Contains the reference material for WordprocessingML, SpreadsheetML, PresentationML, DrawingML, Shared MLs and Custom XML Schema, defining every element and attribute including the element hierarchy (parent/child relationships)
XML schemas for the markup languages are declared as XSD and (non-normatively) using RELAX NG
Defines the custom XML data storing facility
Schemas are included in the text
Part 2. Open Packaging Conventions (129 pages)
Defines the Open Packaging Conventions (package model, physical package)
Defines core properties, thumbnails and digital signatures
XML schemas for the OPC are declared as XML Schema Definitions (XSD) and (non-normatively) using RELAX NG (ISO/IEC 19757-2)
Part 3. Markup Compatibility and Extensibility (40 pages)
Describes extension facilities of OpenXML documents and specifies elements and attributes by which applications with different extensions can interoperate
Extensibility rules are expressed using NVDL (ISO/IEC 19757-4)
Part 4. Transitional Migration Features (1464 pages)
Contains reference material of legacy and transitional interest
Contains controversial material such as compatibility settings and the graphics markup language VML
Contains list of differences between ECMA-376 1st edition and ISO/IEC 29500:2008 (ECMA-376 2nd edition)

The standard specifies two levels of document and application conformance, strict and transitional for each of WordprocessingML, PresentationML and SpreadsheetML. The standard also specifies applications descriptions of base and full.

ECMA-376 1st edition (2006)

The ECMA standard is structured in five parts to meet the needs of different audiences.[41]

Part 1. Fundamentals
Vocabulary, notational conventions and abbreviations
Summary of primary and supporting markup languages
Conformance conditions and interoperability guidelines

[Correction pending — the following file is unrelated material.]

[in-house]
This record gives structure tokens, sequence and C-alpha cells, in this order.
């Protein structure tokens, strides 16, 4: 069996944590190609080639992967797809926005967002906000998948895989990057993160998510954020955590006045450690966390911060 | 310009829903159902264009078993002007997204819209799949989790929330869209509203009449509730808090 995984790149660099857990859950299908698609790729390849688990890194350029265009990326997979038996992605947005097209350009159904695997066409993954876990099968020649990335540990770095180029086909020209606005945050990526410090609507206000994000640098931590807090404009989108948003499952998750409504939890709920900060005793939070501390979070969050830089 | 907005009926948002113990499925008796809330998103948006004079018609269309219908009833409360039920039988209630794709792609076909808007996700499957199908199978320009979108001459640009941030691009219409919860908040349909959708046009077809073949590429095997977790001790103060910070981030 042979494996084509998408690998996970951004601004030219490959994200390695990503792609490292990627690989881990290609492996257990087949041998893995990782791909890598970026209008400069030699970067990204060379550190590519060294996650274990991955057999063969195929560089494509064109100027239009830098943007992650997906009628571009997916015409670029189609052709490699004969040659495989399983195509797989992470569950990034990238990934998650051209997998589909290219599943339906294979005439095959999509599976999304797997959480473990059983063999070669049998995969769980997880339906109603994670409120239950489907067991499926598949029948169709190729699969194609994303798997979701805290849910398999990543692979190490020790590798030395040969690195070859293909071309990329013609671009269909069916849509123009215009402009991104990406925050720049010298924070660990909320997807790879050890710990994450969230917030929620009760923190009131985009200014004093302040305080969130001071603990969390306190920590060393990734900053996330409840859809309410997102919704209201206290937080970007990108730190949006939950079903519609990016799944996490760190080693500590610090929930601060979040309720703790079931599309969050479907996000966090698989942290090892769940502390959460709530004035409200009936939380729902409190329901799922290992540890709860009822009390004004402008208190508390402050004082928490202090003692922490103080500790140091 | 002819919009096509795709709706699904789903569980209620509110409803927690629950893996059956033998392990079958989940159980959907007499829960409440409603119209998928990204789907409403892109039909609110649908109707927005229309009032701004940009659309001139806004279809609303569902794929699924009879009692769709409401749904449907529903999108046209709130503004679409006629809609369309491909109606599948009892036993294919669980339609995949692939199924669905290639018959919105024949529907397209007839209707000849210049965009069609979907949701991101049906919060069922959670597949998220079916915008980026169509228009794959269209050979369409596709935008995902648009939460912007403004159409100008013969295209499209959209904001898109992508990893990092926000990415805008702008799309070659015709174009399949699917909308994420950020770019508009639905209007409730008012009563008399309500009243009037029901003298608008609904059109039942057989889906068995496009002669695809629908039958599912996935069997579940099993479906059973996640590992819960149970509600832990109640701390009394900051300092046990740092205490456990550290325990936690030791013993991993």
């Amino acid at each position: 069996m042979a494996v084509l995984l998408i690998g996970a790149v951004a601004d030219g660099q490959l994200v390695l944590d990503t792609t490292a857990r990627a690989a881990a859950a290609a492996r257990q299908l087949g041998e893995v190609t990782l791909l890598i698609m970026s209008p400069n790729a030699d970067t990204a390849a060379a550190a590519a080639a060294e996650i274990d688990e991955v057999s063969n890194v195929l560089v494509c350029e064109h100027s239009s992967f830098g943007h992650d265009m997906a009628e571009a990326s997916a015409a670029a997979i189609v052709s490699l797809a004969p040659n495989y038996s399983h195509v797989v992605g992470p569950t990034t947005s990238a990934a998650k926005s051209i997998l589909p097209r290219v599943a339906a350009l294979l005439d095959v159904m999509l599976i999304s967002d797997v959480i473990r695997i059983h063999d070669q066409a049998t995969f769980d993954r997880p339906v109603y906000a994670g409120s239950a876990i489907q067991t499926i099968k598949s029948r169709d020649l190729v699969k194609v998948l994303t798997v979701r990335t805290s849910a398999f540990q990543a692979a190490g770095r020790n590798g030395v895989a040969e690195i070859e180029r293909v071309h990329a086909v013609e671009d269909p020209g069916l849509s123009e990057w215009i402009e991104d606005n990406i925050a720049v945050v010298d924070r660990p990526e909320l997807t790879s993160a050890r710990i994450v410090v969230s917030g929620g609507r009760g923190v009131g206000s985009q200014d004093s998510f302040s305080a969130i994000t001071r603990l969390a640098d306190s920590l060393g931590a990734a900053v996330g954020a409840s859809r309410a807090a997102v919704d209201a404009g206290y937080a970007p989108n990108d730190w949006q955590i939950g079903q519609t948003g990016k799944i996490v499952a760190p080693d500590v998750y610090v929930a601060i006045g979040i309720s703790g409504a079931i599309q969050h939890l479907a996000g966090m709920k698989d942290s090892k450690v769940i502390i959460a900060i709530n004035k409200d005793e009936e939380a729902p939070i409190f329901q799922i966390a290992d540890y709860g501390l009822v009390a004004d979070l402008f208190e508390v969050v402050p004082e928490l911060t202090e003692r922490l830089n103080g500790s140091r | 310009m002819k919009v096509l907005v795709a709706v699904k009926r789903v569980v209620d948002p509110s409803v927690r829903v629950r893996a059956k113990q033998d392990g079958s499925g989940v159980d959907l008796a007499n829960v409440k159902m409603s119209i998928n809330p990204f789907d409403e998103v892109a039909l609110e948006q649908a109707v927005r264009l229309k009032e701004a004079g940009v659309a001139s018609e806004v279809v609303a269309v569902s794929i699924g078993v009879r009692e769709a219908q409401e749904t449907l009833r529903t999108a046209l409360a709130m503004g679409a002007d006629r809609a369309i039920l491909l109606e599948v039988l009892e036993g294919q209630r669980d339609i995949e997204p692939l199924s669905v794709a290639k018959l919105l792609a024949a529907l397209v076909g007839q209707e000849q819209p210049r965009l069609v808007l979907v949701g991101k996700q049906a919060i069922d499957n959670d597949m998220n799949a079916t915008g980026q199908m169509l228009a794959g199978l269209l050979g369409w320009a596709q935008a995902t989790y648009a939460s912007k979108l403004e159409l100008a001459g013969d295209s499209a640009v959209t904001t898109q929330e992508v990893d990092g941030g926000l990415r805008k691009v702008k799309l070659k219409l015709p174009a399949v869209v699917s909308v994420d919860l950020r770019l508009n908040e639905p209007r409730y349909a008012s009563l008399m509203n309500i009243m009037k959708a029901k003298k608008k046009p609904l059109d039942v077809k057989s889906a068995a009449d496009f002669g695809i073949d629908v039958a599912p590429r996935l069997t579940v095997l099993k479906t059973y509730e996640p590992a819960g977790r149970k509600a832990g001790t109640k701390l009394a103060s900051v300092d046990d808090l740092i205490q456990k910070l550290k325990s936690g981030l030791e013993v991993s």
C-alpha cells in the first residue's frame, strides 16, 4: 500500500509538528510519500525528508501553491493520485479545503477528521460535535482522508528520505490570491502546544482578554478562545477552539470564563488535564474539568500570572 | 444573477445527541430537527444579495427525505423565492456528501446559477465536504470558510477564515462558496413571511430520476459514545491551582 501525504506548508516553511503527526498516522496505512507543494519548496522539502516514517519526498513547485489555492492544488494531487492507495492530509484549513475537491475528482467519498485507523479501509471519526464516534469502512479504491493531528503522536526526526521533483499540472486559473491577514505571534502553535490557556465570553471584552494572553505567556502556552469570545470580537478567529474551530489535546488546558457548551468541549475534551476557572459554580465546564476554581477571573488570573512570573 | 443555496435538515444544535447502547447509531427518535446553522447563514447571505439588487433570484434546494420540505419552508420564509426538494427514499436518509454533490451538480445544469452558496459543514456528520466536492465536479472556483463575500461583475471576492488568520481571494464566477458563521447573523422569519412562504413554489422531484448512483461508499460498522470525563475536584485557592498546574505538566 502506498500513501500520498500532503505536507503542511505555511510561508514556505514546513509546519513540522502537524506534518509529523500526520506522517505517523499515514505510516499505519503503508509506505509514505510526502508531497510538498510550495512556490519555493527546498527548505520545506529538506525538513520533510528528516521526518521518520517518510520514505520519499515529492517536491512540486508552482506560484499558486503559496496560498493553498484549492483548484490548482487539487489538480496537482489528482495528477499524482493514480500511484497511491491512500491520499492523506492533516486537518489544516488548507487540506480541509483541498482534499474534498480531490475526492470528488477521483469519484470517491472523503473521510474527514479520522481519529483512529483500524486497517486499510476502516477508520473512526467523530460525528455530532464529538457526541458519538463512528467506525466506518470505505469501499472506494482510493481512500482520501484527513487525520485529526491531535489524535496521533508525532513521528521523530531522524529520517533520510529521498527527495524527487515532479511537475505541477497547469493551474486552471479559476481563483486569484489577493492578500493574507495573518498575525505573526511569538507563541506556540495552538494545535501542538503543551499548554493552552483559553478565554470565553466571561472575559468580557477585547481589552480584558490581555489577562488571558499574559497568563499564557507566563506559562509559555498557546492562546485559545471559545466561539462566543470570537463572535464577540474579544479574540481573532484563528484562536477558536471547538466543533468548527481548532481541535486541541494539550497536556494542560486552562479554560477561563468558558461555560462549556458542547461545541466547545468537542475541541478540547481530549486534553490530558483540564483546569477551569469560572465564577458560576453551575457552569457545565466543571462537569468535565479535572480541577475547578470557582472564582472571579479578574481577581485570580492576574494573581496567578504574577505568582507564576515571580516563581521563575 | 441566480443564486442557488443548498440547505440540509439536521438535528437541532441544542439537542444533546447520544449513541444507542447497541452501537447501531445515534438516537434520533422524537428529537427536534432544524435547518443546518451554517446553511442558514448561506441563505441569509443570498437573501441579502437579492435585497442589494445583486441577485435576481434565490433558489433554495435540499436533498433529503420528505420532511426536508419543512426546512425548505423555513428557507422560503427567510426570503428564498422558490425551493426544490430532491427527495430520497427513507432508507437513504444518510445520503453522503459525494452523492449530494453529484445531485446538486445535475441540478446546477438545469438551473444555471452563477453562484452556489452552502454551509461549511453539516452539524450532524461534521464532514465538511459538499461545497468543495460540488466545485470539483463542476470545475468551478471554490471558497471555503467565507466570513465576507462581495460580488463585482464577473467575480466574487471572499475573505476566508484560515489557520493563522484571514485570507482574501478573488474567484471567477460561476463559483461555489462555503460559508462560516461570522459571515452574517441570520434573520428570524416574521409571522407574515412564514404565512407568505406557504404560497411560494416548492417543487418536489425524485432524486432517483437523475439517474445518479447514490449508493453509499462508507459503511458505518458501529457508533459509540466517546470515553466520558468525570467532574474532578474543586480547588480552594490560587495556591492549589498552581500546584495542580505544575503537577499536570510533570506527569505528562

Constraints within the Open Packaging Conventions that apply to each document type
Part 2. Open Packaging Conventions
Defines the Open Packaging Conventions (package model, physical package)
Defines core properties, thumbnails and digital signatures
XML schemas for the OPC are declared as XML Schema Definitions (XSD) and (non-normatively) using RELAX NG (ISO/IEC 19757-2)
Part 3. Primer
Informative (non-normative) introduction to WordprocessingML, SpreadsheetML, PresentationML, DrawingML, VML and Shared MLs, providing context and illustrating elements through examples and diagrams
Describes the custom XML data storing facility within a package to support integration with business data
Part 4. Markup Language Reference
Contains the reference material for WordprocessingML, SpreadsheetML, PresentationML, DrawingML, Shared MLs and Custom XML Schema, defining every element and attribute including the element hierarchy (parent/child relationships)
XML schemas for the markup languages are declared as XSD and (non-normatively) using RELAX NG
Defines the custom XML data storing facility
Part 5. Markup Compatibility and Extensibility
Describes extension facilities of OpenXML documents and specifies elements and attributes by which applications with different extensions can interoperate
Extensibility rules are expressed using NVDL (ISO/IEC 19757-4)

Support and criticism

Support

Several governments, companies, organizations and software products support the Office Open XML document format:

Criticism of ECMA-376 1st edition

The ODF Alliance UK Action Group has stated that with OpenDocument an ISO standard for Office files already exists.[59] Further, they argue that the Office Open XML file-format is heavily based on Microsoft's own Office applications and is thus not vendor-neutral, and that it has inconsistencies with existing ISO standards such as time and date formats and color codes.[59]